Afternoon all. And what time do I call this?
In my defence, I've been teaching for several hours without a break. The first session was with the English literature second-years, on the Renaissance module. Which makes me the Renaissance Man. Ahem. It was a session on sonnets today: a strict form subgenre requiring technical mastery while also avoiding cliché and predictability. There are a lot of bad sonnets around.
What I did to avoid the dreaded silence and passivity which often manifests itself when teaching poetry and in particular closed form poetry was to introduce scissors to the occasion. I gave them sonnets by Wyatt, Drayton, Spenser and Wendy Cope, but with all the lines in random order. The students had to draw on their knowledge of metre, rhyme scheme, quatrains, octaves, sestets and 'voltas' (the surprising 'turn'), sonnet history and culture to work out the correct order. So they had to develop technical and cultural skills to get it right. They did really well, some perfectly.
After that, it was into my Ethics class, mostly concentrating on the origins, meaning and application of privacy. Rather economically, I thought, I discussed the Renaissance development of the individual just as I had in the sonnets class! Individuality is a culturally and historically-located concept, owing a lot to the Reformation's insistence on private contemplation and moral self-interrogation. Add capitalism's self-defeating but lucrative need for you to express this new 'you' by constantly changing your outward appearance (new codpiece then, new iPhone now) and voilà: the self-fashioned individual. And individuals need physical and mental space. Which corporations and governments need for economic reasons but resent for political purposes. So we went from John Locke to Facebook's privacy settings in a single bound. Hugely enjoyable, though I was rather shocked by many students' cheerful willingness to abandon privacy for the sake of convenience. Facebook's business model (sell your data to other corporations) seems perfectly reasonable, apparently.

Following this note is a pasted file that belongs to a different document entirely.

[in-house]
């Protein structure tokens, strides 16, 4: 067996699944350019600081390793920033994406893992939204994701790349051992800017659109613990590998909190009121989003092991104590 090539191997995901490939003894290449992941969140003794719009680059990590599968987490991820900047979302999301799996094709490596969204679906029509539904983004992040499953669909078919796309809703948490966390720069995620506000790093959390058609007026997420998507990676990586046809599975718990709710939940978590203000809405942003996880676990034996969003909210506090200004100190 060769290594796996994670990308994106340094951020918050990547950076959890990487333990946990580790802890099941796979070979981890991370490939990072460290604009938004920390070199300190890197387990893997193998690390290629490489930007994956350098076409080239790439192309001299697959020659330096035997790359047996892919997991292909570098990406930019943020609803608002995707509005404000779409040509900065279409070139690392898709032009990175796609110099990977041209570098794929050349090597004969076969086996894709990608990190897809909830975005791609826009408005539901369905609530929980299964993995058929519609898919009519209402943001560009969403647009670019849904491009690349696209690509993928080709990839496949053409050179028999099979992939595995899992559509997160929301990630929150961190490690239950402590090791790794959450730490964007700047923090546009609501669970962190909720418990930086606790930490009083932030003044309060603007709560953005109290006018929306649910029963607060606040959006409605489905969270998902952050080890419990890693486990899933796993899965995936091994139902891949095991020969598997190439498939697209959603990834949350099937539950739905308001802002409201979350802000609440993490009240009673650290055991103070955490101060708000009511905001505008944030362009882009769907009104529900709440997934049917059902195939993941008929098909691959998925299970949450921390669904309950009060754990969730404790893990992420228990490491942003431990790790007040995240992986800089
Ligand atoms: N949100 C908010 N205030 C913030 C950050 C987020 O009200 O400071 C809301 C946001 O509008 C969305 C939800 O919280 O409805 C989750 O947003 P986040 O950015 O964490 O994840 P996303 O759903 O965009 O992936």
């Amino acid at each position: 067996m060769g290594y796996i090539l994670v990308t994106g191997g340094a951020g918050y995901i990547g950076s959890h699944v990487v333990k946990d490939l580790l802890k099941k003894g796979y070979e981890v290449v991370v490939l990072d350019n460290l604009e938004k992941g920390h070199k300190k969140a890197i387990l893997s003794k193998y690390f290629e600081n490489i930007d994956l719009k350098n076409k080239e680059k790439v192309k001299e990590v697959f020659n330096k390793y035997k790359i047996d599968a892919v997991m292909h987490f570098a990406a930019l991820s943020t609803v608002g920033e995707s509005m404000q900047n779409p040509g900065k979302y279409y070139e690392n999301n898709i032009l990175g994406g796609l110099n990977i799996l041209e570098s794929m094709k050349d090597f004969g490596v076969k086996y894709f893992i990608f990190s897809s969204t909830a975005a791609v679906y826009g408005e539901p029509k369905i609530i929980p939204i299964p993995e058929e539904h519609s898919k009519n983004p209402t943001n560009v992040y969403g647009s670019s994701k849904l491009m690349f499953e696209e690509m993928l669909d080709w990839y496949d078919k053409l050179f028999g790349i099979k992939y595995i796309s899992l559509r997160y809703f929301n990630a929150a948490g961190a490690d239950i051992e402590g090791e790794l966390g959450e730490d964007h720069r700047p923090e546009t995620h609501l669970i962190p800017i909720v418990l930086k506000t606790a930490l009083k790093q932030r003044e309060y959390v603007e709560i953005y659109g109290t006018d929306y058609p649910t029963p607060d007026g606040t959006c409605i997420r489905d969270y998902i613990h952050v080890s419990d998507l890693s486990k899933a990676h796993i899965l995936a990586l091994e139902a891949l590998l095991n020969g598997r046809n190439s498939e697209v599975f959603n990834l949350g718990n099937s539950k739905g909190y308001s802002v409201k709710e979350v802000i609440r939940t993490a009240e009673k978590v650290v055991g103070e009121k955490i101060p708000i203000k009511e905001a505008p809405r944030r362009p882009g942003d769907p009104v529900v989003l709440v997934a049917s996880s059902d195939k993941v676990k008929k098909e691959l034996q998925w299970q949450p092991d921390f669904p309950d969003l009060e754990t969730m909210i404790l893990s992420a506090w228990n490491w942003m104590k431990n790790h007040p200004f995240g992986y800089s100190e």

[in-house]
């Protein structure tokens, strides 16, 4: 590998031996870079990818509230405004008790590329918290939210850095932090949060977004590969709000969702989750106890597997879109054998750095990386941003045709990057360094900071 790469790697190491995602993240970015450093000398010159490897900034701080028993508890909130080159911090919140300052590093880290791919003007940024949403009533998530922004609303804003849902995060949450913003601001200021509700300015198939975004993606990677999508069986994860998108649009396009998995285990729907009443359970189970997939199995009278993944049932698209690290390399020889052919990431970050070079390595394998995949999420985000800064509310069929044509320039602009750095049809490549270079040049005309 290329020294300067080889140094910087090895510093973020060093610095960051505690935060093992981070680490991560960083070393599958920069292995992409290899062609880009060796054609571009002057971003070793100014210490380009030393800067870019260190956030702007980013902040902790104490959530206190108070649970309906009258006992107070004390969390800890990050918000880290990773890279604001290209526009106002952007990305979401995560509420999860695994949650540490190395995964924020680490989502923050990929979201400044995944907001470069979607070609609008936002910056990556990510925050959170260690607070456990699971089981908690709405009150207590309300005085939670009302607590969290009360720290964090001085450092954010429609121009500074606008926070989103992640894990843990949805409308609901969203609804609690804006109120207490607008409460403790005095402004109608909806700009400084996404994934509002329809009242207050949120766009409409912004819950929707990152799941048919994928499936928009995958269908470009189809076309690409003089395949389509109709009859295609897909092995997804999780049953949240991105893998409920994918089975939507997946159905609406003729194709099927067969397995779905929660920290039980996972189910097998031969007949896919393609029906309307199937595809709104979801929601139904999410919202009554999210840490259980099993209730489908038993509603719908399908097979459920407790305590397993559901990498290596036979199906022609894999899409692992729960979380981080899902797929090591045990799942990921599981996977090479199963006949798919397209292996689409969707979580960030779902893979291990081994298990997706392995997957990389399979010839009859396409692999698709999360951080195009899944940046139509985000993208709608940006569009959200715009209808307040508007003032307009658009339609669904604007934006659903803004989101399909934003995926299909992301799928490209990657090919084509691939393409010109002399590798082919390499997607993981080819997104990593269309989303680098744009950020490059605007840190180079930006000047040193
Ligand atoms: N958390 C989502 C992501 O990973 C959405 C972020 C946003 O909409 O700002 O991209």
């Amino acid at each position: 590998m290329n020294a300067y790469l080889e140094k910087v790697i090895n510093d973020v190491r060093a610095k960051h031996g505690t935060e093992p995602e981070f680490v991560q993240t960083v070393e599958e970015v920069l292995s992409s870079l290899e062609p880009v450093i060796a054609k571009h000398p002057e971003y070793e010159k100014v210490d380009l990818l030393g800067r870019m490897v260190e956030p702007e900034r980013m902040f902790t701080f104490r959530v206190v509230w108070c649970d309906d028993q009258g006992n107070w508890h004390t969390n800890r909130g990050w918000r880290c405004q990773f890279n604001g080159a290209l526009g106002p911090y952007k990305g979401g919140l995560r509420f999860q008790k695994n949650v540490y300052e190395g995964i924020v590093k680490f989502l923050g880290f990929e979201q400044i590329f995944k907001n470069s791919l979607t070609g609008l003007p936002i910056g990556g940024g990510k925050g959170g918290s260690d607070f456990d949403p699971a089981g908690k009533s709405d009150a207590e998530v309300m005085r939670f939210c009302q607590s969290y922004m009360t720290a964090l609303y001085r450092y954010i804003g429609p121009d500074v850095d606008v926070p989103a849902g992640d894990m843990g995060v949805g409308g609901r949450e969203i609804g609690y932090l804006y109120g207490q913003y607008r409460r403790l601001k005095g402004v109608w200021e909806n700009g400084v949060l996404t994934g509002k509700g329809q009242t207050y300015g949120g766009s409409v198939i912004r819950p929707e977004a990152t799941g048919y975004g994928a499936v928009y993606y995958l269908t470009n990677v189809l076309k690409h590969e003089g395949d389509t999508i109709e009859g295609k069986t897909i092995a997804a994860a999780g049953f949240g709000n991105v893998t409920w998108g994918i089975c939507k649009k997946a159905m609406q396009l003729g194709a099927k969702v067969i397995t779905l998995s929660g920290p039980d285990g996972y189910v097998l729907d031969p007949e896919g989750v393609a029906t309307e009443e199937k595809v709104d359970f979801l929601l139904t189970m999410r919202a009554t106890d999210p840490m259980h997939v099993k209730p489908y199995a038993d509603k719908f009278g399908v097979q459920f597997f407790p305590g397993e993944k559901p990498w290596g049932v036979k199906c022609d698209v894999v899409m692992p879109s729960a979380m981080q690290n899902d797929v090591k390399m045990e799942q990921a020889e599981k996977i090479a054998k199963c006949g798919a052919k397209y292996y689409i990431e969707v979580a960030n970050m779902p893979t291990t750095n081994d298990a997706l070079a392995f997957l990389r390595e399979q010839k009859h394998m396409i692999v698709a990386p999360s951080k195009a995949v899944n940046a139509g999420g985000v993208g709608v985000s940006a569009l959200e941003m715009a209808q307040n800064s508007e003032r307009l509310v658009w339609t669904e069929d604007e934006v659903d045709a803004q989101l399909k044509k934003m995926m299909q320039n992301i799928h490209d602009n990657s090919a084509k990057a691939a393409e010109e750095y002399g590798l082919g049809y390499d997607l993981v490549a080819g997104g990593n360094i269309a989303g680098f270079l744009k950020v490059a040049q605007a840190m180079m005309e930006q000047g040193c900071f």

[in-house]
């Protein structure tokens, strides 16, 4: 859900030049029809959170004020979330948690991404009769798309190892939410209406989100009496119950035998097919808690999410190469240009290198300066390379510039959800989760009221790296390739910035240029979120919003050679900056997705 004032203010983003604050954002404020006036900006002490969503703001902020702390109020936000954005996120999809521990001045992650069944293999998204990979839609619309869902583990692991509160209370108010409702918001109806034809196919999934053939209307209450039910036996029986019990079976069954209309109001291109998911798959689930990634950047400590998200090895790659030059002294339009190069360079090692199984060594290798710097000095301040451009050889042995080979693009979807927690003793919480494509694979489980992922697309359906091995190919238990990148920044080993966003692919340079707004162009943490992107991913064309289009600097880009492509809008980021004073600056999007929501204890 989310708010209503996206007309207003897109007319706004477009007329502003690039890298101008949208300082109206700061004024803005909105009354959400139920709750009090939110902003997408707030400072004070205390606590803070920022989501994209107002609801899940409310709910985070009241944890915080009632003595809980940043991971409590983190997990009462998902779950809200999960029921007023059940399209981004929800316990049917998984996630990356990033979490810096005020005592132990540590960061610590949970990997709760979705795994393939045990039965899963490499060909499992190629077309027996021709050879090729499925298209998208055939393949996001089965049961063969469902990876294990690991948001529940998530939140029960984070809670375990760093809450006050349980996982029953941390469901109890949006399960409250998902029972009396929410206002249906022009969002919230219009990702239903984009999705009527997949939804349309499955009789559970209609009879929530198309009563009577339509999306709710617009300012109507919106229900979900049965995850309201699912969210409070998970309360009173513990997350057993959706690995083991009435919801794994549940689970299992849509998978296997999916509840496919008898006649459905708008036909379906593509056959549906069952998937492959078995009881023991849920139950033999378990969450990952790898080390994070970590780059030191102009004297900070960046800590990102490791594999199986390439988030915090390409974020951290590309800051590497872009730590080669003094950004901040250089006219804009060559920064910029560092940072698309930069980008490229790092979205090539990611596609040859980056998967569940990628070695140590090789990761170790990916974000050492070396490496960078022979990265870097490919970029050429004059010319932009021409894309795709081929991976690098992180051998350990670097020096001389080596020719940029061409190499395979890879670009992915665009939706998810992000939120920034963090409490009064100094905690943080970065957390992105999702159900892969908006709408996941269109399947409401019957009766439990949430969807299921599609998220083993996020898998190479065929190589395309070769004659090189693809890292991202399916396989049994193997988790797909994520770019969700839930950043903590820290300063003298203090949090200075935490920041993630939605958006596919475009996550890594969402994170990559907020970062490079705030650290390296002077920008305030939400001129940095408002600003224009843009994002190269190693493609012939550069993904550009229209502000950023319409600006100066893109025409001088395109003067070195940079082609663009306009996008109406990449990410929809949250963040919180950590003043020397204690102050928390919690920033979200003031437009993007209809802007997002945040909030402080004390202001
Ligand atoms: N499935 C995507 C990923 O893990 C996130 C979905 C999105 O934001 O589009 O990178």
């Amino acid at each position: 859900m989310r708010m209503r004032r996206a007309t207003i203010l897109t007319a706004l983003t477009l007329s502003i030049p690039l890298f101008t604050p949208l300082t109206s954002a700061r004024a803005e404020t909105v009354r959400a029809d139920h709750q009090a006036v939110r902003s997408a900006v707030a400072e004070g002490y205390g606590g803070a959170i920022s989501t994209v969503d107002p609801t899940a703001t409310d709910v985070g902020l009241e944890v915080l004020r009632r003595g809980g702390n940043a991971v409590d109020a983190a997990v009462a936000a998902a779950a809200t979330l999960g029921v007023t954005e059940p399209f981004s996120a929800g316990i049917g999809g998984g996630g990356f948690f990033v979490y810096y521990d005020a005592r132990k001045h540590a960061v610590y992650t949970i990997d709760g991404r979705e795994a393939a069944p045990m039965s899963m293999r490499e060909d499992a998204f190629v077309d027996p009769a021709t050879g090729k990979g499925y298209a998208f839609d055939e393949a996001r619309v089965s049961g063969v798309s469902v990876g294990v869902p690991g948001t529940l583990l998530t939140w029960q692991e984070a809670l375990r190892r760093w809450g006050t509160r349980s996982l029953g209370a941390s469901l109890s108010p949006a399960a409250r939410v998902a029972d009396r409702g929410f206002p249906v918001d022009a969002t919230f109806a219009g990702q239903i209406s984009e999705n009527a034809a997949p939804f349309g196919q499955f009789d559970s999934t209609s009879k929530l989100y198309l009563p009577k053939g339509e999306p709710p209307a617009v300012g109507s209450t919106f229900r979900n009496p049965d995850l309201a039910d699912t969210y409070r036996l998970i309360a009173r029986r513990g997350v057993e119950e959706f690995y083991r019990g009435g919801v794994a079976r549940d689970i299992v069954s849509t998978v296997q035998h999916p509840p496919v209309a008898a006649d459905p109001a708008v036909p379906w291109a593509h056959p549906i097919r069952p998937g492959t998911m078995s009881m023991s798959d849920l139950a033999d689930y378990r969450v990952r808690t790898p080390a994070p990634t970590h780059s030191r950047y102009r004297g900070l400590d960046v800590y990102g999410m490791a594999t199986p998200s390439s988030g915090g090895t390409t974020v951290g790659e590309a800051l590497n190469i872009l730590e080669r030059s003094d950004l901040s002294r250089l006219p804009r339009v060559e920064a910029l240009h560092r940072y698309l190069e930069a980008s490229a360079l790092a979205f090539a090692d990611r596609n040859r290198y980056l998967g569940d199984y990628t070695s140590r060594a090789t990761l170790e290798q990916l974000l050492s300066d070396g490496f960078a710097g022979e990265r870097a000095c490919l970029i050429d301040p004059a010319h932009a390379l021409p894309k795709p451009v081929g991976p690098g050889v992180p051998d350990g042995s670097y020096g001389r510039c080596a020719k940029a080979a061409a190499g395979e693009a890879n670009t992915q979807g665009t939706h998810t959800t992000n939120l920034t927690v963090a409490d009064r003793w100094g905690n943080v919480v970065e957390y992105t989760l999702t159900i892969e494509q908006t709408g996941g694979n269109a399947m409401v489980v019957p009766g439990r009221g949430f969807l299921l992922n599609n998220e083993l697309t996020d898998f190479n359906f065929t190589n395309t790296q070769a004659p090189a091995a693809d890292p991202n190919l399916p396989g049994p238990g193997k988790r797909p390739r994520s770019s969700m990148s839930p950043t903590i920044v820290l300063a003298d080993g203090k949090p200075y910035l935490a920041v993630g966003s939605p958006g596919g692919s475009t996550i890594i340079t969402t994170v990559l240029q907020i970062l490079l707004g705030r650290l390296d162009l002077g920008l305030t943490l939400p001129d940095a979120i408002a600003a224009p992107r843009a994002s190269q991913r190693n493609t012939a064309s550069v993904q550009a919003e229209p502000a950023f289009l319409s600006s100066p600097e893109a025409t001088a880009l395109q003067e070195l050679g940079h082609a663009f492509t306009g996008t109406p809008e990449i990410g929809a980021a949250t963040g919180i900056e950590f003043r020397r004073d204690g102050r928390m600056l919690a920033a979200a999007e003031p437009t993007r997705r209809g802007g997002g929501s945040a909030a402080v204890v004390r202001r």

The point was that just as in the Renaissance, we self-fashion, only we do so in multiple forums now. We have to perform in person, on Facebook, on Twitter, on Blogger and everywhere else. Paradoxically, we perform both to conform and to distinguish ourselves. My Twitter feed tries to be trenchant and witty, to attract followers. But I can't be too creative or transgressive, because I'll be socially excluded. Learning where the boundaries are is what Foucault called disciplinarily – and its bound up with notions of the self and of power. Being visible online is an exercise in agency, but it's also a form of submitting to authority and surveillance both by the state and corporations, but also to the population which has internalised hegemonic values. We are each other's, and our own, policemen.
All in all, a glorious, though exhausting day. And being in the classroom meant I was temporarily shielded from the vicious, ideologically-driven government financial statement.